27.  Notes that the five-year external evaluation of the College (2011-2015) was completed by the external evaluator in January 2016; notes with satisfaction that the external evaluator has assessed the College as being efficient and that his conclusion is supported by evidence of an increased number of activities implemented by the College over the evaluation period, against a relatively stable number of resources put at its disposal for the same period; notes, however, that the College’s five-year evaluation report incorporated 17 recommendations; observes that the action plan was elaborated to address those recommendations and identified 31 actions to be implemented between mid-2016 and end-2018; is concerned that, based the five-year evaluation, there is a clear need for a significant reinforcement of the College with both human and financial resources;

28.  Notes with satisfaction that the College has motion-sensor operated lights in the corridors to enable some energy saving, disagrees with the College that while in 2016 premises were made available to the College by the Hungarian authorities they were not involved in the running of the building and had no direct possibility to implement cost-effective or environment-friendly measures;

29.  Notes with concern - given that time is increasingly short - that for the time being the College does not have sufficient information to allow a thorough preparation for carrying out future activities after Brexit; notes that Brexit will limit the College’s access to United Kingdom law enforcement expertise and its ability to organise training with United Kingdom officials; notes that these aspects might negatively impact the development of common practices, information exchange and ultimately cross-border cooperation on fighting and prevention of crime; recommends that measures be implemented to maintain - at the least - the current level of cooperation; calls on the Commission and the College to update the discharge authority on Brexit-related risk management;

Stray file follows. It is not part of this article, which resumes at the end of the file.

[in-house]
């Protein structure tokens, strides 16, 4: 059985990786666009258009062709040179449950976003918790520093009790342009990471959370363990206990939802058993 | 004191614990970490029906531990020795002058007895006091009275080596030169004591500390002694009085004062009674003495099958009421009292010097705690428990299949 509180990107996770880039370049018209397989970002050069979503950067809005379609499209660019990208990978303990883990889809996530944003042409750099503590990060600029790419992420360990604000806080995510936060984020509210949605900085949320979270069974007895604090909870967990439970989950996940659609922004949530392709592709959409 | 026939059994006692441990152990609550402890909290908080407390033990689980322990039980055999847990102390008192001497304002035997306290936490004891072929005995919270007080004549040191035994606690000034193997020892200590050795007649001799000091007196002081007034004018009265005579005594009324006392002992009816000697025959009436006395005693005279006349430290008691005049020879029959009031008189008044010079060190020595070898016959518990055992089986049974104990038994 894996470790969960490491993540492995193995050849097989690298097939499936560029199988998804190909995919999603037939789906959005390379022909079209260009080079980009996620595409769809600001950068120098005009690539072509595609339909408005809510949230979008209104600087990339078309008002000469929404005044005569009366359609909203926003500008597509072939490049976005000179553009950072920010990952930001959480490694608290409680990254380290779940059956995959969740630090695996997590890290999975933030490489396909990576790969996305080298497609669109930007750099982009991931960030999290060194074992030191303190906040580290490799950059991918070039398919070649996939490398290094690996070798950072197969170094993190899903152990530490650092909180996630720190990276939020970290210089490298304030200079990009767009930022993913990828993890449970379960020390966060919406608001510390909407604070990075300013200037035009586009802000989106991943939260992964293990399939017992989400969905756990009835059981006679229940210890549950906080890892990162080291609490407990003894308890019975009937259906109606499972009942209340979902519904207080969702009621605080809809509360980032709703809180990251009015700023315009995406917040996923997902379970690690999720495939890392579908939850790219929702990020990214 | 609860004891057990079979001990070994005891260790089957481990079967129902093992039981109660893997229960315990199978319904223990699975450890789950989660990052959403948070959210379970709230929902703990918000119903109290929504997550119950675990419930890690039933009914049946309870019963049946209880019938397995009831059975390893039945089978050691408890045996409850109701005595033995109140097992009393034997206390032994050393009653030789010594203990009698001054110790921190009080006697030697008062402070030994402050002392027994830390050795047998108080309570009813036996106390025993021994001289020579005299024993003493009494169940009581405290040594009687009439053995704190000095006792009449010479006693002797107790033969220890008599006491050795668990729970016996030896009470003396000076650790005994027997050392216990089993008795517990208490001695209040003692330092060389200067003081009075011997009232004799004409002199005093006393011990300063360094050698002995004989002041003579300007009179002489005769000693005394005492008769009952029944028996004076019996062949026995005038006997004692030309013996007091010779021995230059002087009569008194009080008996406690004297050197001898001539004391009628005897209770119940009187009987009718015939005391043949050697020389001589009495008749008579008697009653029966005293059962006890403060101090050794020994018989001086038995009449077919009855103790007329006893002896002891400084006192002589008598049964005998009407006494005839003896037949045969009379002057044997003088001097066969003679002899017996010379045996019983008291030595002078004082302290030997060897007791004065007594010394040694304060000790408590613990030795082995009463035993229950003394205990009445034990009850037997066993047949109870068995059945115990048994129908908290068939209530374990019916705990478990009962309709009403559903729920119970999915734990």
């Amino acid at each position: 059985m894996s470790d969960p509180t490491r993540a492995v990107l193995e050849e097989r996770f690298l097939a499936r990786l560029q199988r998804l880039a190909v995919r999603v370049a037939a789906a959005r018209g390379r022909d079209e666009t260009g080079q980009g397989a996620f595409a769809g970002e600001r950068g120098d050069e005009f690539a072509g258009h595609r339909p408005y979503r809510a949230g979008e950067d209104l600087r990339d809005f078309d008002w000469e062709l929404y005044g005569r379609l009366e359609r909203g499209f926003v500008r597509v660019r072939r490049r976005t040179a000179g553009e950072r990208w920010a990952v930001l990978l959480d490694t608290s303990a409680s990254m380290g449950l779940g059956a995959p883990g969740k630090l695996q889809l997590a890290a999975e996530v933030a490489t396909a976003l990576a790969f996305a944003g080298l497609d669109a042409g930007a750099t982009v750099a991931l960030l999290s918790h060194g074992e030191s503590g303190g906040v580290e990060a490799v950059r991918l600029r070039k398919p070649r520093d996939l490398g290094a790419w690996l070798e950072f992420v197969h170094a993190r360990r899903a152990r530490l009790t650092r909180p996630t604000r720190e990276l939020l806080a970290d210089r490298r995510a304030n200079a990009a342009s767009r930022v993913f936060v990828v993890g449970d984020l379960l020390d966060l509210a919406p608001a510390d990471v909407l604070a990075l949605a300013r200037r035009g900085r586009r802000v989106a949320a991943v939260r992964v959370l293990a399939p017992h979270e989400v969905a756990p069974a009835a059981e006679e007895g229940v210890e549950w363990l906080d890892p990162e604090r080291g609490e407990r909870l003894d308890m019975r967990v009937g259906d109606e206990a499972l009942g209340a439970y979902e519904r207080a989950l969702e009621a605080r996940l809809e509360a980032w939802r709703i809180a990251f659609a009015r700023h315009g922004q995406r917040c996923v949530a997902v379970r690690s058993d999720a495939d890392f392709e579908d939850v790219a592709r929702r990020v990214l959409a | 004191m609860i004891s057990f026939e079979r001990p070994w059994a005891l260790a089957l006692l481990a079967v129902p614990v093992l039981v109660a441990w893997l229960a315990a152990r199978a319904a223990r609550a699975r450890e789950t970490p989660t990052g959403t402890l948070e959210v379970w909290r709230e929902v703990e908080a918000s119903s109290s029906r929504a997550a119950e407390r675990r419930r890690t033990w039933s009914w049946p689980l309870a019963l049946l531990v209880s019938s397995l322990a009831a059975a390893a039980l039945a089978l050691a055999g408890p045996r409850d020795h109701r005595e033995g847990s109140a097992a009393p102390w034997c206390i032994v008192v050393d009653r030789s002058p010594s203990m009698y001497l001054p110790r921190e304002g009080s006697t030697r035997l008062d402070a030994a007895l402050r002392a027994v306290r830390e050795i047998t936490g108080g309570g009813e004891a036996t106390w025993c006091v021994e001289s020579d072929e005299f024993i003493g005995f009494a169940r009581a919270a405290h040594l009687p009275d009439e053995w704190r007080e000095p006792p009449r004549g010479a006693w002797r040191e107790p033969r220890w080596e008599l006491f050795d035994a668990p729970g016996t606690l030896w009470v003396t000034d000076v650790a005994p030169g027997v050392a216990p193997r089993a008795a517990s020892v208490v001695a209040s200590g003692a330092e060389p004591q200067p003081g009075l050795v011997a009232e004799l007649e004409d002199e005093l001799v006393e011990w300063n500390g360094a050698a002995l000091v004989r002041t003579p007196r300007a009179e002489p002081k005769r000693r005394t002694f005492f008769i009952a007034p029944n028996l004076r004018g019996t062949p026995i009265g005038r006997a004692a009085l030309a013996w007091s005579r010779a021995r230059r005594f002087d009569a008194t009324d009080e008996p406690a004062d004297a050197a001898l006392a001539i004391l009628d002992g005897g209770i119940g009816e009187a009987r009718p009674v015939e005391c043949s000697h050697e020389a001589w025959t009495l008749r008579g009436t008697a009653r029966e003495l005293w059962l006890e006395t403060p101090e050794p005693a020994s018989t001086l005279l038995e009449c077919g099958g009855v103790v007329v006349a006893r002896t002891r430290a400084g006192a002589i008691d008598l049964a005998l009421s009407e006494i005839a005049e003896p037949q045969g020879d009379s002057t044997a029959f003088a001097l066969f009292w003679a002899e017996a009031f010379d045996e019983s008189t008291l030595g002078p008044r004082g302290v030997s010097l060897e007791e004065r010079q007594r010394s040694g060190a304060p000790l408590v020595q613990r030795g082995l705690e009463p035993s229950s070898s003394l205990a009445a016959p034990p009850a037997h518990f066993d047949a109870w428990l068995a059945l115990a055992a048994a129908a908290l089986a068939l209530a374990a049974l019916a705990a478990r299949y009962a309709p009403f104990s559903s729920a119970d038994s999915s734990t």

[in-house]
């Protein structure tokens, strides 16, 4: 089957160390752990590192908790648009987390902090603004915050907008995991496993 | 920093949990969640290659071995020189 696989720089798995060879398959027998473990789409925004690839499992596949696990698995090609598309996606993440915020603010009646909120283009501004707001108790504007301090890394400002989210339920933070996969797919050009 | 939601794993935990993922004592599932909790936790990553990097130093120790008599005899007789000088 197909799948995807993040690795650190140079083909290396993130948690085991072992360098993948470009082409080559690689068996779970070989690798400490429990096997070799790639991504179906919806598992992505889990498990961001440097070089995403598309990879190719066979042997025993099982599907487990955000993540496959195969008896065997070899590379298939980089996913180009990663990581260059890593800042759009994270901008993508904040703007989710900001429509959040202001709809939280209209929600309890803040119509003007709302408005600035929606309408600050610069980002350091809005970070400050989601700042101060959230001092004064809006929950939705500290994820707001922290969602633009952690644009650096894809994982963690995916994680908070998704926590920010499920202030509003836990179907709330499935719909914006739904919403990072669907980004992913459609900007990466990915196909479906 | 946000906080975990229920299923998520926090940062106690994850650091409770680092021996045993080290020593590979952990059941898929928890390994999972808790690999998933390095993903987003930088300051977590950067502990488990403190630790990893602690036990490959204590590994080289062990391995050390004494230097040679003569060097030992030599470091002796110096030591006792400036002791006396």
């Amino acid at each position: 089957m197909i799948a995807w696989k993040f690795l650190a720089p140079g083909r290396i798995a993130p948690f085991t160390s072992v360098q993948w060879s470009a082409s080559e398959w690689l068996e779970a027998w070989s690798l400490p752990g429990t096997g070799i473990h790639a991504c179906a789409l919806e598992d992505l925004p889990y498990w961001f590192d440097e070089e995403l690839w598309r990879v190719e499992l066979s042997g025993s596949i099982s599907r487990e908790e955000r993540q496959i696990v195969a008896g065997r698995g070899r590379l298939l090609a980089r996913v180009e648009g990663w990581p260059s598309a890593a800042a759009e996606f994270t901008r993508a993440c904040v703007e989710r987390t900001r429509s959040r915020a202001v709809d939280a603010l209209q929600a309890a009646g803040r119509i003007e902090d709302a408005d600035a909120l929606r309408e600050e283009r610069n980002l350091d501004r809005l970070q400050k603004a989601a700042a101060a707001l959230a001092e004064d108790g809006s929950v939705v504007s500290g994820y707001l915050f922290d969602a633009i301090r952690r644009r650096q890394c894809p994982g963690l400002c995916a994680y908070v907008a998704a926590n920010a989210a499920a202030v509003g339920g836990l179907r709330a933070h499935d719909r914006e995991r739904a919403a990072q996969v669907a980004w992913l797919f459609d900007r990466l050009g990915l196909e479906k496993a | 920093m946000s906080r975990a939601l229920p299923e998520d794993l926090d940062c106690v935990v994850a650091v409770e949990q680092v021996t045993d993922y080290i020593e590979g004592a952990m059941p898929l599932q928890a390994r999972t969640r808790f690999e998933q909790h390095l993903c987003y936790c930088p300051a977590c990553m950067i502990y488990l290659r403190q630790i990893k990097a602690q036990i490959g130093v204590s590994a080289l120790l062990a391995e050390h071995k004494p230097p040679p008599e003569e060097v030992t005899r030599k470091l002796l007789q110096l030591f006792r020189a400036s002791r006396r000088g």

30.  Notes that 2016 was the first full year of implementation of the ‘EU/MENA Counter-Terrorism Training Partnership project’; welcomes the recognition of this project as a flagship project in the Union’s cooperation with MENA countries on Counter-Terrorism;

31.  Calls upon the College to implement without delay its aims to increase its online visibility and to further improve its website in order to make it even more relevant to its stakeholders and to better support the work of the College; recommends that the College better report on the impact of its activities, in particular on the security of the Union; recognises the efforts of the College in this direction;

o
o   o

32.  Refers, for other observations of a cross-cutting nature accompanying its decision on discharge, to its resolution of 18 April 2018(2) on the performance, financial management and control of the agencies.

(1) OJ C 113, 30.3.2016, p. 107.
(2) Texts adopted, P8_TA(2018)0133.

Last updated: 1 July 2019Legal notice